Today’s “meaningful vote” on the Brexit bill is unlikely to be very meaningful at all

Rebellions from Conservative MPs tend to materialise everywhere but the floor of the House of Commons.

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Is there enough Anna Soubry in the Conservative Party to make up for the amount of Kate Hoey in the Labour Party? That's the question that no one is quite certain of the answer to as the House of Commons prepares to vote on the meaningful vote amendment.

The government has been wooing Labour Leavers to try and make up for the defections of Conservative Remainers, and while they have certainly had some success, no one is quite sure if they have had enough to see themselves over the line.

But does it matter? The Downing Street line is that the meaningful vote will make it harder for the Prime Minister to negotiate a good EU-UK deal. But the truth is that politicians in the EU27 know that Theresa May is in a weak position and that she may not be able to pass any deal, regardless of its content, not because of what a handful of Tory rebels do or do not do; but because they can read the papers just like anyone else.

Closer to home, I'm not sure that today's vote is as significant as everyone thinks it is. As one pro-Leave Tory MP pointed out to me yesterday, whether the government wins or loses the vote today, come the crunch vote itself, pro-European Conservatives will know that they can't vote against the deal without capsizing the government. That calculation is also high in the minds of wavering pro-European Conservatives, as well. As one Cameron aide once lamented to me, the problem has always been that unlike their pro-Leave opposition counterparts, pro-Remain Conservatives have never been willing to be “suicide bombers” against their own leadership.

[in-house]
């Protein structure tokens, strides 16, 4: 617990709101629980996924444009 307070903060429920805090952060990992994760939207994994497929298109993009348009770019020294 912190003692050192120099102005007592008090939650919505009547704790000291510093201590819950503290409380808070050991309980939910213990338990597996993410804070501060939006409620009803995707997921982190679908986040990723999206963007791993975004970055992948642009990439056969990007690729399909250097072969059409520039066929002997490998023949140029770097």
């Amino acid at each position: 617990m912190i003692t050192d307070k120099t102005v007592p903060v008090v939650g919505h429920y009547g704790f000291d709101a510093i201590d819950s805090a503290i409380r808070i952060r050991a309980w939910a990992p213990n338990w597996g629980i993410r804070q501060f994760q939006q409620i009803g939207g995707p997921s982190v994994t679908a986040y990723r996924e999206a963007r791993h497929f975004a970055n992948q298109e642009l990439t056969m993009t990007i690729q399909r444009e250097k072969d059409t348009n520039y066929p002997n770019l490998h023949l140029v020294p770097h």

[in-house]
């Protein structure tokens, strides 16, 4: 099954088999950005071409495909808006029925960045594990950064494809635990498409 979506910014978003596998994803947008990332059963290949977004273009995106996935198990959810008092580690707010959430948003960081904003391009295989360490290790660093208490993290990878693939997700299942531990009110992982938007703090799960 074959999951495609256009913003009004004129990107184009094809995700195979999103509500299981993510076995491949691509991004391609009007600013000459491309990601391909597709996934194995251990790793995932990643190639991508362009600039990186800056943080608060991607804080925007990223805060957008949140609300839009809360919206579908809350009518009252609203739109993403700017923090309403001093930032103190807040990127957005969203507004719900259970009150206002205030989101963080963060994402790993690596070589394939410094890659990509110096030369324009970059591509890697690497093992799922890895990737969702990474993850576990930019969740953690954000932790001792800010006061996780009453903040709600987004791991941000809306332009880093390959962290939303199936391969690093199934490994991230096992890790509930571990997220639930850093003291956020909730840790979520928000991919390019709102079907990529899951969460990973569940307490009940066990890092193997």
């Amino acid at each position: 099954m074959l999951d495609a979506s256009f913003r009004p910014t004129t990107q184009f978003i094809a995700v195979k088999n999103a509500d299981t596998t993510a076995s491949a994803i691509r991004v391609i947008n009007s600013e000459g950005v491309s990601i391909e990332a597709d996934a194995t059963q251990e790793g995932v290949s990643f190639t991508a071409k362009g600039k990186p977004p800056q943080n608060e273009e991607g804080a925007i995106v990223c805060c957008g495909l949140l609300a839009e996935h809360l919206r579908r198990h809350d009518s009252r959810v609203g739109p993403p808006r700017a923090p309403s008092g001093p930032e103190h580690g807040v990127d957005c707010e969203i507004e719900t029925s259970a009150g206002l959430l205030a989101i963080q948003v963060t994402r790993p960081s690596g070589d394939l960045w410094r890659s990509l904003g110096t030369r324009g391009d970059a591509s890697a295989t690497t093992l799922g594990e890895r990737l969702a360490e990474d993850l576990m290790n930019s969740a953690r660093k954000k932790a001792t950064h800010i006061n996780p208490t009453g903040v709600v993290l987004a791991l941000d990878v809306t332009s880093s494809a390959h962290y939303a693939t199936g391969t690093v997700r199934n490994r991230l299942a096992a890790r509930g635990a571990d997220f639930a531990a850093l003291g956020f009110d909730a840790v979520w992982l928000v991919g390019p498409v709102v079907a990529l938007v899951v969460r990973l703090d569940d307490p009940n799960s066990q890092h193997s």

Soft Brexiteers in the Conservative Party also know that Labour will only ever be veto players, as the one thing Labour will be able to unify around is that May's Brexit deal is not good enough, whether because it has too much immigration, not enough market access, too big a role for the European Court Justice, or god knows what else. But while Labour can agree to vote against Theresa May's deal, they can't agree on what to replace it with. Even should Jeremy Corbyn be hit by a lightning bolt that turns him into a pro-European, Brexit's most important guarantors in the Labour party – the minority of Labour MPs who would rebel against anything that kept us in the single market – aren't going anywhere.

So why, would-be Conservative rebels are asking themselves, should they make trouble for themselves? But even if enough of them rebel today – and don't forget that Conservative rebellions tend to materialise everywhere but the floor of the House of Commons – the powerful forces and personal factors that keep Tory MPs in line mean that the “meaningful vote” probably won't be.

Stephen Bush is political editor of the New Statesman. His daily briefing, Morning Call, provides a quick and essential guide to domestic and global politics.

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